There's been a lot of conjecture about the ramifications on the Cowboys offense since it was announced that Scott Linehan would be joining the coaching ranks in Dallas. Much of it has circled around the logjam at the top of the food chain now that the former Lion's coordinator has been brought in to call the plays.
We can go back and forth until we're all blue (and silver) in the face, but it will probably be some time before we get the real skinny on whether or not he is in fact serving in the capacity of coordinator or if he is really just limited to calling plays for an offense he is only partially designing.
When looking at Linehan's past, one can see that he might be more pass happy than Jason Garrett; as both are well below the league average for run/pass ratio over the last five years. In 2013, however, that changed for Linehan with the improved tools at his disposal; a tool set that the Cowboys can seemingly provide him in his new gig.
But for all of the talk on whether or not he's a good fit with our organization, we aren't going to get a clear indication based on eyeballing statistics or basing assessments on the few Cowboys-Lions clashes over the years. We need more information from those that followed his teams closely. You know how some teams will hold on to various assistant coaches after the head coach is fired, in case the new coach wants dibs? That didn't happen here. Why not?
Enter Sean Yuille, Managing Editor for SB Nation's outstanding Lion's blog, Pride Of Detroit. Sean was kind enough to offer his insights on Linehan's tenure in Detroit, and what he thinks we might be able to separate from what was done in their Big D to what will occur in ours.
Blogging The Boys: Let's start with the basics.. how do Lions fans feel about losing Scott Linehan as their coordinator?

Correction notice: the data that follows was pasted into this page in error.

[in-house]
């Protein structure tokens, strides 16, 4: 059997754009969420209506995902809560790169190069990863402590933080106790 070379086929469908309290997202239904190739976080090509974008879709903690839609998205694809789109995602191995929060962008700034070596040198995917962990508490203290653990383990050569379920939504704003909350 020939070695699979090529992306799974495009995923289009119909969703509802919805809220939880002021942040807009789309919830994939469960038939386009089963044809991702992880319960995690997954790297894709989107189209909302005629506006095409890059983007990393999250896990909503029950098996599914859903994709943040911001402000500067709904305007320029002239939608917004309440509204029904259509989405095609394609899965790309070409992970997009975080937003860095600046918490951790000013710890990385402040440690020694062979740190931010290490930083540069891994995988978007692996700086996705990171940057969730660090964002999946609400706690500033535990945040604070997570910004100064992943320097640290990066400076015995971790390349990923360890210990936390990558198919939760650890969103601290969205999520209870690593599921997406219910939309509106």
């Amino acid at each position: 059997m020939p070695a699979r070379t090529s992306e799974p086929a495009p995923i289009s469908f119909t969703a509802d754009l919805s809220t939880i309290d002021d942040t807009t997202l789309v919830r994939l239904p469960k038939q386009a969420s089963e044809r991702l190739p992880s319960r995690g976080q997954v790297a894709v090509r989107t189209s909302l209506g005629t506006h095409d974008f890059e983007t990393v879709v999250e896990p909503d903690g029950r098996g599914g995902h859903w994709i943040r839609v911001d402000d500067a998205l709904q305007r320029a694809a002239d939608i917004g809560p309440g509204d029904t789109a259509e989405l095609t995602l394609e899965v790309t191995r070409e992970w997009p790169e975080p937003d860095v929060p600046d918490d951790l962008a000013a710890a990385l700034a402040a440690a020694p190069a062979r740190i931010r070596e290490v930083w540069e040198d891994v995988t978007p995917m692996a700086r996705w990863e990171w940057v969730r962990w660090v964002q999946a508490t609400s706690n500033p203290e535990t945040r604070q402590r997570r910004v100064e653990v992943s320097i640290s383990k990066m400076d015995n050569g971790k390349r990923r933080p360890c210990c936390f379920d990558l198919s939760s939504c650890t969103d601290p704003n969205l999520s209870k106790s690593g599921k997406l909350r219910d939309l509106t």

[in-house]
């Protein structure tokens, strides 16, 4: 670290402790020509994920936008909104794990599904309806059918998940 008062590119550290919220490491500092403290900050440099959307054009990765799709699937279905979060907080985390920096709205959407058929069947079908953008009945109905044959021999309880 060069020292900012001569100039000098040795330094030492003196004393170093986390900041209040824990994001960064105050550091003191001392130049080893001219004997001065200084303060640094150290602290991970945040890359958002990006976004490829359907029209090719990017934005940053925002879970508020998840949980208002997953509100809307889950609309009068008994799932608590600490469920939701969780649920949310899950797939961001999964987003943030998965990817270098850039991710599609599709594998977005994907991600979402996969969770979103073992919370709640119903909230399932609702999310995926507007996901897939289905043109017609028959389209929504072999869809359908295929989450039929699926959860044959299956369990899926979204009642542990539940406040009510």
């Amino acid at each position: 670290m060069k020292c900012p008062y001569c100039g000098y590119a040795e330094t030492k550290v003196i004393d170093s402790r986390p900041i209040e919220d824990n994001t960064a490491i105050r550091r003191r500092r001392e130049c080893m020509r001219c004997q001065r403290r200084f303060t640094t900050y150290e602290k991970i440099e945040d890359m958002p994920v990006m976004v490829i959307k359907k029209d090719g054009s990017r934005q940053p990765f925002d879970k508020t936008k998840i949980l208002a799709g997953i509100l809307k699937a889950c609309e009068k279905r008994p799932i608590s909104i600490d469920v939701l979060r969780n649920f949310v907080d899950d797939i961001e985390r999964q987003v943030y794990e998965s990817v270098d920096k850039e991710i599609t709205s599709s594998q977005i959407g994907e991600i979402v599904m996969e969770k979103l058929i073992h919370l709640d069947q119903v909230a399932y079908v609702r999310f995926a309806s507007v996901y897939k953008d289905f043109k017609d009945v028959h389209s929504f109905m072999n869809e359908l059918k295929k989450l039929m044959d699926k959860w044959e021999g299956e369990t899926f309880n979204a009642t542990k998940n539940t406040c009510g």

Pride of Detroit: Most fans wanted him gone just as much as Jim Schwartz, so it was fitting that Linehan was let go just hours after the Lions fired Schwartz. While Linehan's offenses were usually pretty good from a yardage standpoint, they just weren't very efficient.
The big issue in 2012 was an inability to consistently finish drives, either because the Lions were constantly settling for field goals or turning the ball over, and the big issue in 2013 was a complete inability to take care of the ball. That was the biggest reason behind the Lions' downfall, and while the players certainly deserve a lot of the blame, this wasn't exactly a new development for a Linehan-led offense in Detroit.
BTB: The progression of the Lions offense over Linehan's first four years was pretty incredible. For those of us that didn't get a chance to see the Detroit offense on a weekly basis, describe for us his ability to establish an offensive flow within a game. Does he pass to set up the run, run to set up the pass, let the game evolve or seemingly have no semblance of a plan beside throw it up to Megatron?
POD: It really varied from week to week. In 2012, for example, the Lions had a stretch of a few games where they tried and tried and tried to establish the run, and it seemed like they were waiting too long during games to make Megatron a bigger part of the game plan. Once they finally abandoned the run and simply started throwing it downfield, things went much better.
Then again, slow starts were almost always an issue for the offense in the last couple years, regardless of whether they opened the game by airing it out or trying to run the ball. Linehan definitely seemed to have a clear plan going into each game, but at times it felt like he waited a bit too long to make adjustments and deviate from his plan.
BTB: I joke about the last part, as we well know how one meme can overtake the public's perception. We do know that last year, Linehan relied heavily on the backs as part of the passing game and increased his run ratio to over 40% once he acquired Reggie Bush. Was there any impression of a hesitation to move the needle away from pass heavy tendencies?
POD: Just based on some of his game plans from 2012, it seemed like Linehan wanted to be able to run it more. However, the offensive line and the running backs didn't really allow for that. It simply wouldn't have been smart to go away from the Lions' clear strength -- the passing game. This past year, however, the running game was quite excellent. The offensive line was stellar all season long, and the addition of Bush really allowed the Lions to take advantage of all the six-man boxes they were presented. Linehan seemed to do a better job of using the run to his advantage, although his love of the shotgun draw up the middle still puzzles me to this day (he called that play far, far too often).